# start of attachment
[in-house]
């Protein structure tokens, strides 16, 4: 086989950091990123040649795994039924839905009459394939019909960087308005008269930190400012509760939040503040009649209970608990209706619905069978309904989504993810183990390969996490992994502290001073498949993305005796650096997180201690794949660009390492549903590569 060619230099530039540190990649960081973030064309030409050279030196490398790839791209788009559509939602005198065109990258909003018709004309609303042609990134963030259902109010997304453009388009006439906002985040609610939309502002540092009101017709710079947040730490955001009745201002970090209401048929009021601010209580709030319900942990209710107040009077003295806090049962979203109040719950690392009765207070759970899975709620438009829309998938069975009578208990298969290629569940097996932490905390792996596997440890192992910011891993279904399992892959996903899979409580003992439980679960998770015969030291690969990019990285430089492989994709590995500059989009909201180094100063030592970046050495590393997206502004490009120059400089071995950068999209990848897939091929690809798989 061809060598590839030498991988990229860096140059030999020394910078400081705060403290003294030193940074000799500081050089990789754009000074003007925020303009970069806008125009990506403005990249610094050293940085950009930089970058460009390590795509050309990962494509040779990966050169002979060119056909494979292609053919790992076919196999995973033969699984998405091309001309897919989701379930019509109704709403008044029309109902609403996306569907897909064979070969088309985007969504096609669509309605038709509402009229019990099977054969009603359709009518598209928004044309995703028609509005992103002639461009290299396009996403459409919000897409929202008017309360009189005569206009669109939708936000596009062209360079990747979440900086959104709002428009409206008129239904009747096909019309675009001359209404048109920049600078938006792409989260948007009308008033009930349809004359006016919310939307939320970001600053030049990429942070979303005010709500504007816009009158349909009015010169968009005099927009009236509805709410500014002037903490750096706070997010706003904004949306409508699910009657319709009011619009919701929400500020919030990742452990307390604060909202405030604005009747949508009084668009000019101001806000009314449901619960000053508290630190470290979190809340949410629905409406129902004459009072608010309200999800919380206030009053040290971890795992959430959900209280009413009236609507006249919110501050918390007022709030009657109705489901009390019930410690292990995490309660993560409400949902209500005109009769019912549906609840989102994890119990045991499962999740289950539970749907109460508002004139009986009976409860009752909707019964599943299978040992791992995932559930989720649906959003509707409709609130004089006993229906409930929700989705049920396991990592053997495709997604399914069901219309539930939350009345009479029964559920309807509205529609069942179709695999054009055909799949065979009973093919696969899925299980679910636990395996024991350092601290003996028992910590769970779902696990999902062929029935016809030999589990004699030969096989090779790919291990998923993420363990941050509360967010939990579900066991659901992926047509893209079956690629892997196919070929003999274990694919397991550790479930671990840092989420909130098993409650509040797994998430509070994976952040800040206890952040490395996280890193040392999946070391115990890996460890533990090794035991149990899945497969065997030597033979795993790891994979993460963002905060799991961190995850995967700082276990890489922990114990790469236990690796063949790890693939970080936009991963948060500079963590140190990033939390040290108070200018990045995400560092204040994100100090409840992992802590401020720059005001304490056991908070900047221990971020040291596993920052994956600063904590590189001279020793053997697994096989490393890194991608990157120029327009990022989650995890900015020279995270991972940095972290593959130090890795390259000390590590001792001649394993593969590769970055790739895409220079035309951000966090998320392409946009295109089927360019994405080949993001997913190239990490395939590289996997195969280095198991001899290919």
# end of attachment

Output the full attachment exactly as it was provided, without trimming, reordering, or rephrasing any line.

[in-house]
């Protein structure tokens, strides 16, 4: 086989950091990123040649795994039924839905009459394939019909960087308005008269930190400012509760939040503040009649209970608990209706619905069978309904989504993810183990390969996490992994502290001073498949993305005796650096997180201690794949660009390492549903590569 060619230099530039540190990649960081973030064309030409050279030196490398790839791209788009559509939602005198065109990258909003018709004309609303042609990134963030259902109010997304453009388009006439906002985040609610939309502002540092009101017709710079947040730490955001009745201002970090209401048929009021601010209580709030319900942990209710107040009077003295806090049962979203109040719950690392009765207070759970899975709620438009829309998938069975009578208990298969290629569940097996932490905390792996596997440890192992910011891993279904399992892959996903899979409580003992439980679960998770015969030291690969990019990285430089492989994709590995500059989009909201180094100063030592970046050495590393997206502004490009120059400089071995950068999209990848897939091929690809798989 061809060598590839030498991988990229860096140059030999020394910078400081705060403290003294030193940074000799500081050089990789754009000074003007925020303009970069806008125009990506403005990249610094050293940085950009930089970058460009390590795509050309990962494509040779990966050169002979060119056909494979292609053919790992076919196999995973033969699984998405091309001309897919989701379930019509109704709403008044029309109902609403996306569907897909064979070969088309985007969504096609669509309605038709509402009229019990099977054969009603359709009518598209928004044309995703028609509005992103002639461009290299396009996403459409919000897409929202008017309360009189005569206009669109939708936000596009062209360079990747979440900086959104709002428009409206008129239904009747096909019309675009001359209404048109920049600078938006792409989260948007009308008033009930349809004359006016919310939307939320970001600053030049990429942070979303005010709500504007816009009158349909009015010169968009005099927009009236509805709410500014002037903490750096706070997010706003904004949306409508699910009657319709009011619009919701929400500020919030990742452990307390604060909202405030604005009747949508009084668009000019101001806000009314449901619960000053508290630190470290979190809340949410629905409406129902004459009072608010309200999800919380206030009053040290971890795992959430959900209280009413009236609507006249919110501050918390007022709030009657109705489901009390019930410690292990995490309660993560409400949902209500005109009769019912549906609840989102994890119990045991499962999740289950539970749907109460508002004139009986009976409860009752909707019964599943299978040992791992995932559930989720649906959003509707409709609130004089006993229906409930929700989705049920396991990592053997495709997604399914069901219309539930939350009345009479029964559920309807509205529609069942179709695999054009055909799949065979009973093919696969899925299980679910636990395996024991350092601290003996028992910590769970779902696990999902062929029935016809030999589990004699030969096989090779790919291990998923993420363990941050509360967010939990579900066991659901992926047509893209079956690629892997196919070929003999274990694919397991550790479930671990840092989420909130098993409650509040797994998430509070994976952040800040206890952040490395996280890193040392999946070391115990890996460890533990090794035991149990899945497969065997030597033979795993790891994979993460963002905060799991961190995850995967700082276990890489922990114990790469236990690796063949790890693939970080936009991963948060500079963590140190990033939390040290108070200018990045995400560092204040994100100090409840992992802590401020720059005001304490056991908070900047221990971020040291596993920052994956600063904590590189001279020793053997697994096989490393890194991608990157120029327009990022989650995890900015020279995270991972940095972290593959130090890795390259000390590590001792001649394993593969590769970055790739895409220079035309951000966090998320392409946009295109089927360019994405080949993001997913190239990490395939590289996997195969280095198991001899290919």